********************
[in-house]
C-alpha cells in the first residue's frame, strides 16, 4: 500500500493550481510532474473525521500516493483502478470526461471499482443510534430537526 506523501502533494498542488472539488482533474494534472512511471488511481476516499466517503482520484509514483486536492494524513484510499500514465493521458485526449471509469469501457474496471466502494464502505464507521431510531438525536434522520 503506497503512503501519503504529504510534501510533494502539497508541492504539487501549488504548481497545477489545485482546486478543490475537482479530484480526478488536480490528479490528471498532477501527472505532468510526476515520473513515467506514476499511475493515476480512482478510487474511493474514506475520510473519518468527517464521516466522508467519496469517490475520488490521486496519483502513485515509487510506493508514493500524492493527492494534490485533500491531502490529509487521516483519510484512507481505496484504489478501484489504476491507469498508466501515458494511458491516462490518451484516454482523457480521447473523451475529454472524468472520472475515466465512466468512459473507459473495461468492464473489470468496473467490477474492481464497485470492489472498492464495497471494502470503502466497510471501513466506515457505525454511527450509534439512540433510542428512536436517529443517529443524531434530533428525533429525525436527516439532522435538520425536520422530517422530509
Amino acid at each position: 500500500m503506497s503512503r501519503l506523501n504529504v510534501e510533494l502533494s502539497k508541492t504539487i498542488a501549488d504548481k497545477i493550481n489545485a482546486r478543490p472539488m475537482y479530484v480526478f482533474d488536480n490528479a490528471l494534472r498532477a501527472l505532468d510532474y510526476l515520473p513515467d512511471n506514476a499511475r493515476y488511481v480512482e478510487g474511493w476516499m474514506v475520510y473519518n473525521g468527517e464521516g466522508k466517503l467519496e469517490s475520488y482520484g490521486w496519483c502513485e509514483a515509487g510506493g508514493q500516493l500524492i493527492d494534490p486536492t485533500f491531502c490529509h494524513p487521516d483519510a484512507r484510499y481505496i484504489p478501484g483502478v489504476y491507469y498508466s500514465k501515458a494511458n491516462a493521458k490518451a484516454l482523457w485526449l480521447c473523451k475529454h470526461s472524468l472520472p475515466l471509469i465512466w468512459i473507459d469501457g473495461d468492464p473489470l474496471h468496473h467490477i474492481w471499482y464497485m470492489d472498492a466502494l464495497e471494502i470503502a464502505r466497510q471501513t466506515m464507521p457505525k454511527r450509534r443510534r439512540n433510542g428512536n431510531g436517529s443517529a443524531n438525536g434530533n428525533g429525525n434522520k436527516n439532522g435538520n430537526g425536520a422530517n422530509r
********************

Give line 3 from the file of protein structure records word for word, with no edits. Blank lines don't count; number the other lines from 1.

Amino acid at each position: 500500500m503506497s503512503r501519503l506523501n504529504v510534501e510533494l502533494s502539497k508541492t504539487i498542488a501549488d504548481k497545477i493550481n489545485a482546486r478543490p472539488m475537482y479530484v480526478f482533474d488536480n490528479a490528471l494534472r498532477a501527472l505532468d510532474y510526476l515520473p513515467d512511471n506514476a499511475r493515476y488511481v480512482e478510487g474511493w476516499m474514506v475520510y473519518n473525521g468527517e464521516g466522508k466517503l467519496e469517490s475520488y482520484g490521486w496519483c502513485e509514483a515509487g510506493g508514493q500516493l500524492i493527492d494534490p486536492t485533500f491531502c490529509h494524513p487521516d483519510a484512507r484510499y481505496i484504489p478501484g483502478v489504476y491507469y498508466s500514465k501515458a494511458n491516462a493521458k490518451a484516454l482523457w485526449l480521447c473523451k475529454h470526461s472524468l472520472p475515466l471509469i465512466w468512459i473507459d469501457g473495461d468492464p473489470l474496471h468496473h467490477i474492481w471499482y464497485m470492489d472498492a466502494l464495497e471494502i470503502a464502505r466497510q471501513t466506515m464507521p457505525k454511527r450509534r443510534r439512540n433510542g428512536n431510531g436517529s443517529a443524531n438525536g434530533n428525533g429525525n434522520k436527516n439532522g435538520n430537526g425536520a422530517n422530509r